Health
    Yahoo News Canada

    COVID-19 in Canada: Ontario pushes back loosening of social gatherings due to rising cases, park debacle

    As cases of COVID-19 continue to spread around the world, Canadians are concerned about their health and safety.

  • As province opens COVID-19 testing to all, health unit warns people not to have false sense of security
    Health
    CBC

    As province opens COVID-19 testing to all, health unit warns people not to have false sense of security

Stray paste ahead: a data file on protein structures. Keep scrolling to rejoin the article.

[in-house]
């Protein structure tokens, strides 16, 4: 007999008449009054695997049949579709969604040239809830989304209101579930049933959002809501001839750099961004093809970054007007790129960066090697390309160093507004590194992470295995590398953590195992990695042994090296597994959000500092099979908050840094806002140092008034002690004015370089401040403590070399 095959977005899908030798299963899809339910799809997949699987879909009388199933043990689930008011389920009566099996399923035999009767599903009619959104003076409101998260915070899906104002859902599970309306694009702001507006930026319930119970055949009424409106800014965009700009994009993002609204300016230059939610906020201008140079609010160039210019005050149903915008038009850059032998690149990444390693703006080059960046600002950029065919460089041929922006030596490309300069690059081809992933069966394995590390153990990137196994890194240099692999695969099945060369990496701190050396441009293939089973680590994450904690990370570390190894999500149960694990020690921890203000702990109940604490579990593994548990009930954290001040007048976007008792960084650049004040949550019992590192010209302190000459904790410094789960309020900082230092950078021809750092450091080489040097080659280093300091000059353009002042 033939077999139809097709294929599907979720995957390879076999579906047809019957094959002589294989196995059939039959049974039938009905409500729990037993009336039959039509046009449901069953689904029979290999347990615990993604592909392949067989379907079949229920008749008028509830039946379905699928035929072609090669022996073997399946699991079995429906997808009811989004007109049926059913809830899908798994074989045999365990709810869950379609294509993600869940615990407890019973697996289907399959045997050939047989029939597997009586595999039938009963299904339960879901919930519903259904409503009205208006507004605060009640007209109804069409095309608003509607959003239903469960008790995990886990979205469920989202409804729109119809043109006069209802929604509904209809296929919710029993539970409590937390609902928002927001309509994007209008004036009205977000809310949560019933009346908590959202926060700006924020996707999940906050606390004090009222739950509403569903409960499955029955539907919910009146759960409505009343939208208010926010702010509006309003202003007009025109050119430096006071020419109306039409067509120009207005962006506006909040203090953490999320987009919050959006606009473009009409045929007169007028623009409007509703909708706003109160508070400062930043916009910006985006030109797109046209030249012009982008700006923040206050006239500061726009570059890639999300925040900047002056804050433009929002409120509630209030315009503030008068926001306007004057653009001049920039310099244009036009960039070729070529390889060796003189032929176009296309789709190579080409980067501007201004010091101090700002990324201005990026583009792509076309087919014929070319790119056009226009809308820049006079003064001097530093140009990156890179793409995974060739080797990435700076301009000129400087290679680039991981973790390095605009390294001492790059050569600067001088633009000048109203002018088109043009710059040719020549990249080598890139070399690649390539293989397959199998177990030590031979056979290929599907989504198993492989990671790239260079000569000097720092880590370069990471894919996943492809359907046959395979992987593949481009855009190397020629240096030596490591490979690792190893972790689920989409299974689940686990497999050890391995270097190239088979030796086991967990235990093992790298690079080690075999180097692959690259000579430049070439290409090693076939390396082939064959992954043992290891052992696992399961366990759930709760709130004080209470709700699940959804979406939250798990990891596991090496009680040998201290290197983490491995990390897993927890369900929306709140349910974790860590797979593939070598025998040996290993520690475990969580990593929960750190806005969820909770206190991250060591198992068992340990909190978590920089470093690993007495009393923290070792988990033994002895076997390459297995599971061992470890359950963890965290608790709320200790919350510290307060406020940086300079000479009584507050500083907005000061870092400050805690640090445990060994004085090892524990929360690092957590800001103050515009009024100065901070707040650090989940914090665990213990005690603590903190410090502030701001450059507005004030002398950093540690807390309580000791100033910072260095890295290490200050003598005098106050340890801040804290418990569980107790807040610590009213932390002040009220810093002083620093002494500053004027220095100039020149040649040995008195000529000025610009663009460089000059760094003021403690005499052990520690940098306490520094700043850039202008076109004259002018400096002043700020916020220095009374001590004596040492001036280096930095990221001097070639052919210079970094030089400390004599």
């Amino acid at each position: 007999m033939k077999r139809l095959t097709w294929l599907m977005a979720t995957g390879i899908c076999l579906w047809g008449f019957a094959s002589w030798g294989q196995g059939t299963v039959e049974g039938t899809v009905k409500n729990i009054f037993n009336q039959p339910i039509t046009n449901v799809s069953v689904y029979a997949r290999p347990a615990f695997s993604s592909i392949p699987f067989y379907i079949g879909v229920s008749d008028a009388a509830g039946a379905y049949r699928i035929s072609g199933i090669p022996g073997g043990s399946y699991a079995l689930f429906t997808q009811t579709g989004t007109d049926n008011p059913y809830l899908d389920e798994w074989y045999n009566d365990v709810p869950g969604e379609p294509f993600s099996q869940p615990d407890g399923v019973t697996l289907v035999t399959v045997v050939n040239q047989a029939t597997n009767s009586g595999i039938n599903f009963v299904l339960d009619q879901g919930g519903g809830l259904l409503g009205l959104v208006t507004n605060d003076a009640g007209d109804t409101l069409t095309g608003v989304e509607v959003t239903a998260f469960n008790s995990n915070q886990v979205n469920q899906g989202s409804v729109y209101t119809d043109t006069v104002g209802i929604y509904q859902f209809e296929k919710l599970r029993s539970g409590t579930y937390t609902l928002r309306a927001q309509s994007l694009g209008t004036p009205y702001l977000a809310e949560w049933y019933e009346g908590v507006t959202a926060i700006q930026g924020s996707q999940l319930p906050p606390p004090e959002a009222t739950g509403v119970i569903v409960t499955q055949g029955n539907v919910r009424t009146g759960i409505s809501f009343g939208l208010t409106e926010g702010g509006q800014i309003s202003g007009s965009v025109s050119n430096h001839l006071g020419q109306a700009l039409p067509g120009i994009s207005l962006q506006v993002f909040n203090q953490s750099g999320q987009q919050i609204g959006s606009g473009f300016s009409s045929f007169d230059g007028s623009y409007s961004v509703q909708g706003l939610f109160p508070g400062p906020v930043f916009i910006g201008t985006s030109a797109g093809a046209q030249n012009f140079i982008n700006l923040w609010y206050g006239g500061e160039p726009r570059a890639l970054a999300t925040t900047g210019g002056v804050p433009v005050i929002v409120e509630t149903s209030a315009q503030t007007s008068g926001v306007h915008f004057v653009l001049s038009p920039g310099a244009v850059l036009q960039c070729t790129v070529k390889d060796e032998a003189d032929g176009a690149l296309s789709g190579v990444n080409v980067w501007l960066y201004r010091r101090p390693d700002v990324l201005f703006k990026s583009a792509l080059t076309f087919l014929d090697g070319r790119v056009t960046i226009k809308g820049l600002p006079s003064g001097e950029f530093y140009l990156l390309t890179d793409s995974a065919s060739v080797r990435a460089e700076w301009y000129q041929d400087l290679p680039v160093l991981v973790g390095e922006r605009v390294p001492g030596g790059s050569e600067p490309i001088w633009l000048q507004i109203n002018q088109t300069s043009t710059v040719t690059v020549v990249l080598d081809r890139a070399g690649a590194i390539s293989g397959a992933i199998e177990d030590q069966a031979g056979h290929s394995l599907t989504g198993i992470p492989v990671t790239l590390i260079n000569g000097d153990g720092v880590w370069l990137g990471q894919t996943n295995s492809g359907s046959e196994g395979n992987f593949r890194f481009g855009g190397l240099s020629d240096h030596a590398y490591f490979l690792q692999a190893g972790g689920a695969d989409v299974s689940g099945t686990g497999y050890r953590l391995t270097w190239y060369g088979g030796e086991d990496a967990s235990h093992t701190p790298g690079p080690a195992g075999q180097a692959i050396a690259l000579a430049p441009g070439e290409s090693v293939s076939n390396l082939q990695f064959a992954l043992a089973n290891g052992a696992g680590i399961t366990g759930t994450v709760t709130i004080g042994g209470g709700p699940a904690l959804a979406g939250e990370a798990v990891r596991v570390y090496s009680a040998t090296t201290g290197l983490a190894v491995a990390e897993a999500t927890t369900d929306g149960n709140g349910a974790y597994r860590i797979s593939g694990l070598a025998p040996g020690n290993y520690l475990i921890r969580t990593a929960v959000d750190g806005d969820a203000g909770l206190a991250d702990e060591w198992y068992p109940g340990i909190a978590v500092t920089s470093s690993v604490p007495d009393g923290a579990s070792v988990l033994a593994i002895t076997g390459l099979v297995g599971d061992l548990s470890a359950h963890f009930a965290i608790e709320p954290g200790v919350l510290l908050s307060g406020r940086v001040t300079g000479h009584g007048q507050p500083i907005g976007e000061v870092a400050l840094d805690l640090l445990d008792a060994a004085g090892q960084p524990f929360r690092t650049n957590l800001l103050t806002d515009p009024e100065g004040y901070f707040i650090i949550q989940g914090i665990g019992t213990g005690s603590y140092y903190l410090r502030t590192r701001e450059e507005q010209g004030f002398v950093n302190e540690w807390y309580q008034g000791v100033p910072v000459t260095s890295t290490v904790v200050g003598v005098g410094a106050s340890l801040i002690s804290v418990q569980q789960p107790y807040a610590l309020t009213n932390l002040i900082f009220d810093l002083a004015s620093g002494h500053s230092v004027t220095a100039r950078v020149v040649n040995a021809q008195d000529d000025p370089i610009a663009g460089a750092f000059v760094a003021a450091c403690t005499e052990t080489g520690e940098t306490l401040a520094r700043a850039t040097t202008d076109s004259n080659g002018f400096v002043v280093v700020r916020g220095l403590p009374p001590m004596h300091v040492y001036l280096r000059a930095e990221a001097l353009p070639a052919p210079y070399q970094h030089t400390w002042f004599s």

Health officials in Windsor-Essex are looking to increase testing for COVID-19 after Premier Doug Ford's announcement that even asymptomatic people can get a test if they want one."The fact that he's basically saying that anyone that shows up to the assessment centre would be tested makes it a lot easier for the clinical staff," said David Musyj, CEO of Windsor Regional Hospital. Previous statements from the Premier only allowed for people displaying one or more symptoms of COVID-19 to be tested. On Sunday, he said mass testing was the province's best defence against the virus. As of Saturday, the province was still nearly 5,000 tests short of its daily goal of 16,000 tests a day.WATCH | David Musyj, President and CEO of Windsor Regional Hospital, talks about the relaxation of rules surrounding COVID-19 testing.Musyj said until now, a little more than 90 per cent of people who would come in would get swabbed. "Right now, they're basically saying, you come in, you're going to get swabbed, so it will be 100 per cent." Musyj said anyone coming in to the hospital's assessment centre, which is in a white tent directly beside the Ouellette emergency department, would be swabbed and tested for COVID-19."It's a very quick in and out," he said, adding that anyone who wants to see a primary care physician for another medical issue would be able to do so there as well.> Having a test only means that today, on the day of testing, you are not infected. \- Dr. Wajid Ahmed, medical officer of health"Instead of going to your primary care physician and or a clinic or possibly the emergency department you can get that looked at."The assessment centre is open seven days a week from 9 a.m. to 4 p.m. Musyj said they're seeing about 80 to 100 people daily, but hours could be expanded."We could go 24/7 if we need to," he said.Negative test result doesn't mean you're not at risk, warns WECHUDr. Wajid Ahmed, medical officer of health for the Windsor-Essex County Health Unit (WECHU), said there has been about 400 tests being conducted in the region daily between the assessment centres in Leamington and Windsor.Allowing asymptomatic people to get tested will serve as a way of better understanding the community spread of the virus, Ahmed added. But he fears it may lure people into a false sense of security.WATCH | Ahmed warns that increased testing is not a reason to relax when it comes to physical distancing:"We want to make sure that if it's available, then yeah, people should go and get it," Ahmed said. "But they shouldn't go with a false expectation or a false understanding of what this test means."He said the test doesn't differentiate whether you are at risk of contracting COVID-19 or not, adding it's a diagnostic test — not a screening tool. "We don't want to give that message that if you come back negative, you are not at risk ... Having a test only means that today, on the day of testing, you are not infected."At Hotel-Dieu Grace Healthcare, the hospital will discuss the possibility of offering testing for its staff, physicians and patients onsite, according to president and CEO Janice Kaffer.Up until now, those who were tested at the hospital had to have symptoms and any staff who wanted to or needed testing had to go to an assessment centre.